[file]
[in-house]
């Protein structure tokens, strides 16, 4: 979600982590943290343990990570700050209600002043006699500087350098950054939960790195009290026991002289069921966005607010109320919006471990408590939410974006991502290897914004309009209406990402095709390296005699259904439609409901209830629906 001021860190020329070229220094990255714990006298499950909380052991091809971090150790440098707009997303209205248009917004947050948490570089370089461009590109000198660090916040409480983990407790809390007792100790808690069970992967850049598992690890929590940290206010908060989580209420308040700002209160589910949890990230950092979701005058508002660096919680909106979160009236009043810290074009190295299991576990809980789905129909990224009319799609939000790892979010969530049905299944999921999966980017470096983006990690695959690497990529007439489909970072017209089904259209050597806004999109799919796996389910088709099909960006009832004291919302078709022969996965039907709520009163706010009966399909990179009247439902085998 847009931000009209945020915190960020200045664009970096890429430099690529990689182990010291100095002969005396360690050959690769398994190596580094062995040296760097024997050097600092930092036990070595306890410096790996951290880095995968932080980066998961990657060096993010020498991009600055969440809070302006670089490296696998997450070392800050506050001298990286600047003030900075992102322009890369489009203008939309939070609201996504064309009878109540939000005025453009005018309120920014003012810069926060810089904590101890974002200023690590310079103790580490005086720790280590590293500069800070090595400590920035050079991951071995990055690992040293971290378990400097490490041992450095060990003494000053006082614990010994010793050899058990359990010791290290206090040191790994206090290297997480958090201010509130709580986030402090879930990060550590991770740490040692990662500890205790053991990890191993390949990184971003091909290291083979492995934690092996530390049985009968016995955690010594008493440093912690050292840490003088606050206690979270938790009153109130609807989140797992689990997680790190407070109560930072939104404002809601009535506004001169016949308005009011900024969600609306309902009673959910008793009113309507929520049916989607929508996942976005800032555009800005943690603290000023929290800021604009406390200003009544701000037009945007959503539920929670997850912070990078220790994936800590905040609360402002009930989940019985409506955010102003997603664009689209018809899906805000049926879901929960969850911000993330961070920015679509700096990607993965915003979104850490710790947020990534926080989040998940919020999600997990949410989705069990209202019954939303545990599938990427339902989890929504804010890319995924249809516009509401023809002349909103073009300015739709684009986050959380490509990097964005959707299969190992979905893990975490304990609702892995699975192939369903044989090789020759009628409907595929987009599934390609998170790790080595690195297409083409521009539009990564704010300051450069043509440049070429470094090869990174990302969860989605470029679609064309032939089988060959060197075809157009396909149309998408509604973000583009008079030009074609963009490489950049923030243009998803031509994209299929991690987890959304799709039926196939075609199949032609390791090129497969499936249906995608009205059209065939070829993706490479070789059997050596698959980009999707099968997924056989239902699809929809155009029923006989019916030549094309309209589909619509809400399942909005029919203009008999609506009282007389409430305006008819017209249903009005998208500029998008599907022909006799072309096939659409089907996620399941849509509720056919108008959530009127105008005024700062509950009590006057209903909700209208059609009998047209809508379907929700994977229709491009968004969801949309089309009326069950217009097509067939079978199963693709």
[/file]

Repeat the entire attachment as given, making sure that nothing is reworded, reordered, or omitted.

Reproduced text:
[in-house]
């Protein structure tokens, strides 16, 4: 979600982590943290343990990570700050209600002043006699500087350098950054939960790195009290026991002289069921966005607010109320919006471990408590939410974006991502290897914004309009209406990402095709390296005699259904439609409901209830629906 001021860190020329070229220094990255714990006298499950909380052991091809971090150790440098707009997303209205248009917004947050948490570089370089461009590109000198660090916040409480983990407790809390007792100790808690069970992967850049598992690890929590940290206010908060989580209420308040700002209160589910949890990230950092979701005058508002660096919680909106979160009236009043810290074009190295299991576990809980789905129909990224009319799609939000790892979010969530049905299944999921999966980017470096983006990690695959690497990529007439489909970072017209089904259209050597806004999109799919796996389910088709099909960006009832004291919302078709022969996965039907709520009163706010009966399909990179009247439902085998 847009931000009209945020915190960020200045664009970096890429430099690529990689182990010291100095002969005396360690050959690769398994190596580094062995040296760097024997050097600092930092036990070595306890410096790996951290880095995968932080980066998961990657060096993010020498991009600055969440809070302006670089490296696998997450070392800050506050001298990286600047003030900075992102322009890369489009203008939309939070609201996504064309009878109540939000005025453009005018309120920014003012810069926060810089904590101890974002200023690590310079103790580490005086720790280590590293500069800070090595400590920035050079991951071995990055690992040293971290378990400097490490041992450095060990003494000053006082614990010994010793050899058990359990010791290290206090040191790994206090290297997480958090201010509130709580986030402090879930990060550590991770740490040692990662500890205790053991990890191993390949990184971003091909290291083979492995934690092996530390049985009968016995955690010594008493440093912690050292840490003088606050206690979270938790009153109130609807989140797992689990997680790190407070109560930072939104404002809601009535506004001169016949308005009011900024969600609306309902009673959910008793009113309507929520049916989607929508996942976005800032555009800005943690603290000023929290800021604009406390200003009544701000037009945007959503539920929670997850912070990078220790994936800590905040609360402002009930989940019985409506955010102003997603664009689209018809899906805000049926879901929960969850911000993330961070920015679509700096990607993965915003979104850490710790947020990534926080989040998940919020999600997990949410989705069990209202019954939303545990599938990427339902989890929504804010890319995924249809516009509401023809002349909103073009300015739709684009986050959380490509990097964005959707299969190992979905893990975490304990609702892995699975192939369903044989090789020759009628409907595929987009599934390609998170790790080595690195297409083409521009539009990564704010300051450069043509440049070429470094090869990174990302969860989605470029679609064309032939089988060959060197075809157009396909149309998408509604973000583009008079030009074609963009490489950049923030243009998803031509994209299929991690987890959304799709039926196939075609199949032609390791090129497969499936249906995608009205059209065939070829993706490479070789059997050596698959980009999707099968997924056989239902699809929809155009029923006989019916030549094309309209589909619509809400399942909005029919203009008999609506009282007389409430305006008819017209249903009005998208500029998008599907022909006799072309096939659409089907996620399941849509509720056919108008959530009127105008005024700062509950009590006057209903909700209208059609009998047209809508379907929700994977229709491009968004969801949309089309009326069950217009097509067939079978199963693709």